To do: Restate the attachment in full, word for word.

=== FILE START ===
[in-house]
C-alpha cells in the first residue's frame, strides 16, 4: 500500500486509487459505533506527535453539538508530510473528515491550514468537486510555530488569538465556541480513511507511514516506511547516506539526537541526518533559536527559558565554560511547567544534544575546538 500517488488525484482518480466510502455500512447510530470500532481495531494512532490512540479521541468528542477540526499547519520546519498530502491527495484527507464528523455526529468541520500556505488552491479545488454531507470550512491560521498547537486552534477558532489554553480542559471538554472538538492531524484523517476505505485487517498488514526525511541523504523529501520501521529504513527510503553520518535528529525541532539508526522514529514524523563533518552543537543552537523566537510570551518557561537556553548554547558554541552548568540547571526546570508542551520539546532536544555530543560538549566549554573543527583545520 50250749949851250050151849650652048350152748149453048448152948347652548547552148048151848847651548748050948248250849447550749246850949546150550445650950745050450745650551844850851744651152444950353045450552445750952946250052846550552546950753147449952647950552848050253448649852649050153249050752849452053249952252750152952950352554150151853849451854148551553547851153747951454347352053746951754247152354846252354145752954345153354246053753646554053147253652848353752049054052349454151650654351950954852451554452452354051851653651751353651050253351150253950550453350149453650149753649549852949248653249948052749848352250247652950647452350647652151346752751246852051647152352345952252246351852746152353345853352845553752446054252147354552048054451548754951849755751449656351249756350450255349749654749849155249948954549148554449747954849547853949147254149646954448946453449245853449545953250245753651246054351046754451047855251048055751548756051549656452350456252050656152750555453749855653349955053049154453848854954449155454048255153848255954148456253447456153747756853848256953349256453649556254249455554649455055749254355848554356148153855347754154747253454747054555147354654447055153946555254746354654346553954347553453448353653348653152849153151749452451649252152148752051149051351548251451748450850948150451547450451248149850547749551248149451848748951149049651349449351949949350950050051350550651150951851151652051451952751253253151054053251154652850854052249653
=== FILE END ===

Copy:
[in-house]
C-alpha cells in the first residue's frame, strides 16, 4: 500500500486509487459505533506527535453539538508530510473528515491550514468537486510555530488569538465556541480513511507511514516506511547516506539526537541526518533559536527559558565554560511547567544534544575546538 500517488488525484482518480466510502455500512447510530470500532481495531494512532490512540479521541468528542477540526499547519520546519498530502491527495484527507464528523455526529468541520500556505488552491479545488454531507470550512491560521498547537486552534477558532489554553480542559471538554472538538492531524484523517476505505485487517498488514526525511541523504523529501520501521529504513527510503553520518535528529525541532539508526522514529514524523563533518552543537543552537523566537510570551518557561537556553548554547558554541552548568540547571526546570508542551520539546532536544555530543560538549566549554573543527583545520 50250749949851250050151849650652048350152748149453048448152948347652548547552148048151848847651548748050948248250849447550749246850949546150550445650950745050450745650551844850851744651152444950353045450552445750952946250052846550552546950753147449952647950552848050253448649852649050153249050752849452053249952252750152952950352554150151853849451854148551553547851153747951454347352053746951754247152354846252354145752954345153354246053753646554053147253652848353752049054052349454151650654351950954852451554452452354051851653651751353651050253351150253950550453350149453650149753649549852949248653249948052749848352250247652950647452350647652151346752751246852051647152352345952252246351852746152353345853352845553752446054252147354552048054451548754951849755751449656351249756350450255349749654749849155249948954549148554449747954849547853949147254149646954448946453449245853449545953250245753651246054351046754451047855251048055751548756051549656452350456252050656152750555453749855653349955053049154453848854954449155454048255153848255954148456253447456153747756853848256953349256453649556254249455554649455055749254355848554356148153855347754154747253454747054555147354654447055153946555254746354654346553954347553453448353653348653152849153151749452451649252152148752051149051351548251451748450850948150451547450451248149850547749551248149451848748951149049651349449351949949350950050051350550651150951851151652051451952751253253151054053251154652850854052249653